There was a collective groan from the Ferruda as their legs suddenly lost Gorgorond’s support, and they all but collapsed onto the ground between the trees. Oro only kept the horse standing, leaning against it as if he’d spent all morning waiting here for someone to notice him. The first one that did was a Ferruda wearing the uniform of Nazeen’s soldiers, sprinting over the hill rather than taking the longer path along the road. “You there!” the man shouted on seeing Oro, “Get out of here! Go! Go!”
The Rabbit snorted, even as two more soldiers joined the first in cresting the hill, then a dozen more, all dashing towards him. The next thing, all the army seemed to be coming over the hill, soldiers and cooks and smiths alike. The first one, who had shouted at him, continued urging Oro to flee without sparing a breath to explain from what. He did not, however, waste even one stride in passing the Rabbit and continuing down the road. The Rabbit and his horse remained like a rock in a stream as the rest of the army parted around them.
“Hey, princess!” Oro shouted to the woods over the din and the scramble, though they could hardly see him through all the fleeing soldiers, “Looks like your army’s full of fusking pussies! How has your country existed until now?” Sarahi gnashed her teeth and rubbed her forehead, wondering what she had done to merit such pointed spite in the short time he’d known her. She consoled herself with the thought that maybe this was, once again, just the way he always was.
One of the soldiers, seeing Oro not taking advantage of his horse, flung himself onto the beast’s back and grabbed for the reins. He was on the ground, one leg crushed under the animal’s sides, before he quite realized it was falling. His scream of pain was drowned by the horse’s own. All four legs had disappeared below the hips and shoulders, consumed by Gorgorond. Stepping around the beast, Oro put the tip of his sword to the almost-thief’s throat. “Explain this route,” the Rabbit demanded, “And I’ll make it a quick end. Or don’t, and I’ll make it slow and barbaric. I’ll enjoy it either way.”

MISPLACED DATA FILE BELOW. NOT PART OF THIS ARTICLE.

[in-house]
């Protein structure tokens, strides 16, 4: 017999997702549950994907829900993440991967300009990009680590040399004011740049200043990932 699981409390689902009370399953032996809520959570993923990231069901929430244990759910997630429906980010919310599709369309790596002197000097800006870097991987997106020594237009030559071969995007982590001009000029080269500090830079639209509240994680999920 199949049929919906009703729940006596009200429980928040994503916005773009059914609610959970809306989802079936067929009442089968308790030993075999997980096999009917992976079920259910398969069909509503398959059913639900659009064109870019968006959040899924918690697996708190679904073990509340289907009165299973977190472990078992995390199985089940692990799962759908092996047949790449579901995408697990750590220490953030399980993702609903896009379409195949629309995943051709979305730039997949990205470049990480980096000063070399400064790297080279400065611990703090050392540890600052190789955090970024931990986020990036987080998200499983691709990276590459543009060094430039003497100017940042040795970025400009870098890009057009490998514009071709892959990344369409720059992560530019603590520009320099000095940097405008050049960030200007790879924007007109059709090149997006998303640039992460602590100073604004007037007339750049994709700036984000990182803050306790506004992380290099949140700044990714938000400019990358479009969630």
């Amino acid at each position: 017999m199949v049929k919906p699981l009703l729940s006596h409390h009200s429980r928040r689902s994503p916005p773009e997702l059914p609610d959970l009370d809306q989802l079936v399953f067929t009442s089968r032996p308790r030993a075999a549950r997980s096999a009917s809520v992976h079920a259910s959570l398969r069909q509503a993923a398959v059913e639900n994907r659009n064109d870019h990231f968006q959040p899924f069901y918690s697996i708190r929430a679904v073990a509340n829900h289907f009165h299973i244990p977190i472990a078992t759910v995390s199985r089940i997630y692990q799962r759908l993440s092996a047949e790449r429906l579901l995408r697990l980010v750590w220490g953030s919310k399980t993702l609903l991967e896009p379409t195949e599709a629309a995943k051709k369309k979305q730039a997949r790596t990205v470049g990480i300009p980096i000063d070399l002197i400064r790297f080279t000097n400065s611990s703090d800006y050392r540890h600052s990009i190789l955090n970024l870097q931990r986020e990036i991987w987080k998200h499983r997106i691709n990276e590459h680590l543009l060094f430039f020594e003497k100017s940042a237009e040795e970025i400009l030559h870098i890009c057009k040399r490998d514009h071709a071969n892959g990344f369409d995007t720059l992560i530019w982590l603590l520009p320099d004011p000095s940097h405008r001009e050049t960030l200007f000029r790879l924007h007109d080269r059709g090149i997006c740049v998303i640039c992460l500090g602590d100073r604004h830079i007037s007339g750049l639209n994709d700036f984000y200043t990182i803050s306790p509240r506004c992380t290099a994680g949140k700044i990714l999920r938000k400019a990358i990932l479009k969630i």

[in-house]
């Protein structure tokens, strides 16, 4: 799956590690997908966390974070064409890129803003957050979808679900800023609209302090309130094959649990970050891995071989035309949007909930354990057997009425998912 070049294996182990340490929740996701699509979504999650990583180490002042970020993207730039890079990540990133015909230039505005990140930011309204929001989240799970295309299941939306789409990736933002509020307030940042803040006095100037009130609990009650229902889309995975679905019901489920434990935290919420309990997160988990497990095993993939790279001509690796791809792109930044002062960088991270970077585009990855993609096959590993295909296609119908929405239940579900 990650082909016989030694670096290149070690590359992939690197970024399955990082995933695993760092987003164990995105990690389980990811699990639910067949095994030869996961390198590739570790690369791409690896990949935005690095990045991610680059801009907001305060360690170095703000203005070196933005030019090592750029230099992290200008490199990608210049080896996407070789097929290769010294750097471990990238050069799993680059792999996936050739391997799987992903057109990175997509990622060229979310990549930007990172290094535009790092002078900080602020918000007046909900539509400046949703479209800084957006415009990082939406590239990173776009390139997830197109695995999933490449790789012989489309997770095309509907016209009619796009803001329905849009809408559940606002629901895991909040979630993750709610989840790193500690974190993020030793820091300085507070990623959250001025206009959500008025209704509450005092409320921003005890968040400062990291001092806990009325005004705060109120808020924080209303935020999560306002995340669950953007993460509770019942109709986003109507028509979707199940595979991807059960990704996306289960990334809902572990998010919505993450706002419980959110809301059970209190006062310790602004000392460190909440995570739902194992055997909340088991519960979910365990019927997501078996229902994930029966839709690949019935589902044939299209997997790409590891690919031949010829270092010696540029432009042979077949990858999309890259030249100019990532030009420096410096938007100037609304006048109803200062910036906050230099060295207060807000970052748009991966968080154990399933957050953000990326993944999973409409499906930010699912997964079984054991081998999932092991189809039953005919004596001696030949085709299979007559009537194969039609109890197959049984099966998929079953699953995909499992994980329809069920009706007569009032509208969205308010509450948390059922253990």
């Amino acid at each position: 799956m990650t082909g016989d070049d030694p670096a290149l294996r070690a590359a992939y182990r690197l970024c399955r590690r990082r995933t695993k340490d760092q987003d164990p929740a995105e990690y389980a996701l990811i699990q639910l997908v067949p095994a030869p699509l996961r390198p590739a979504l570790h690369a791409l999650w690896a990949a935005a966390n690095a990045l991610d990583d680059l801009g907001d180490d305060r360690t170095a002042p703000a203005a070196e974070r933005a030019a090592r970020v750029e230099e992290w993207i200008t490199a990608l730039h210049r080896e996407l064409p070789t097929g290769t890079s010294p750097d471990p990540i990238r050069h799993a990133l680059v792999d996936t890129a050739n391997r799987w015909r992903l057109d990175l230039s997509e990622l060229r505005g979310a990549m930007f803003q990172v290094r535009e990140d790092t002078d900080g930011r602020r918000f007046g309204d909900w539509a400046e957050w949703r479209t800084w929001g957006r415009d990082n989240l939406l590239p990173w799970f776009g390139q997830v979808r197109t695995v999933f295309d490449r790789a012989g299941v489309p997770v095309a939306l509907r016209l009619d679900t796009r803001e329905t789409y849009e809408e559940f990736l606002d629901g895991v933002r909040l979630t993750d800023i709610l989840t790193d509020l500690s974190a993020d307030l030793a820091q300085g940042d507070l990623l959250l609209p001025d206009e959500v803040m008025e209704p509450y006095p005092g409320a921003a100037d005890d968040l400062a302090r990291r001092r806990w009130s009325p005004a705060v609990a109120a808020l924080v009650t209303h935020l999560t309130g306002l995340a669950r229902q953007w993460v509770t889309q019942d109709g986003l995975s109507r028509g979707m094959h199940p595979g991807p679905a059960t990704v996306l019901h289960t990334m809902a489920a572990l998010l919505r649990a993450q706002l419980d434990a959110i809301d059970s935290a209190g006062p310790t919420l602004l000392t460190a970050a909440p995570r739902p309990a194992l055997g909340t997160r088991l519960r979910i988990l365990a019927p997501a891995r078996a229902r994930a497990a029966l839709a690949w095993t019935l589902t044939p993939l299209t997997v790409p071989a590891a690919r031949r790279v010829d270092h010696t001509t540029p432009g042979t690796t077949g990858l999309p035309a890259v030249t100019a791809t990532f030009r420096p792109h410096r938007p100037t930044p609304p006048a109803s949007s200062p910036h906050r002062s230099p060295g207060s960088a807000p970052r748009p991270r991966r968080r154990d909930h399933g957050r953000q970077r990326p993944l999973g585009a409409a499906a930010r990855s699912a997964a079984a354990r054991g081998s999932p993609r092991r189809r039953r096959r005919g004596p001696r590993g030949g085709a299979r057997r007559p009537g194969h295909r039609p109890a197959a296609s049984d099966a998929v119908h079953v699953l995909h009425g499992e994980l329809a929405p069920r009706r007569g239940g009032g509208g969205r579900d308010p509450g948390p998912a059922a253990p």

The poor man could barely understand what was being said to him, but he had enough wherewithal to scream, “Kobolds! The kobolds broke through!”
This earned him a contemptuous sneer from Oro. “A pack of fusking kobolds routed your army? Pathetic.”
“NO!” the man blurted out, “Their—!”
His words were cut off by an ear-splitting roar that echoed between the mountains and made the earth tremble under Oro’s feet. The Rabbit turned back toward the hill as the echoes faded and were replaced by the beat of massive wings. His eyes and smile were suddenly maniacally wide with excitement. “Oh! Their dragon,” he sighed, as if he’d never seen anything more beautiful than the embodiment of greed and death winging its way back into the sky to chase down the meal attempting to escape its minions. Its scales gleamed like emeralds in the sunlight, dripping trickles of dark ichor that hissed and steamed wherever it landed, and its eyes burned with a malevolence to match Oro’s own. They fell on Oro and the man beneath the downed horse and judged them not worth the effort of descending on. Instead it spat one large glob of viscous death in their general direction and turned its eyes further down the road to the few fools who had not yet scattered into the trees.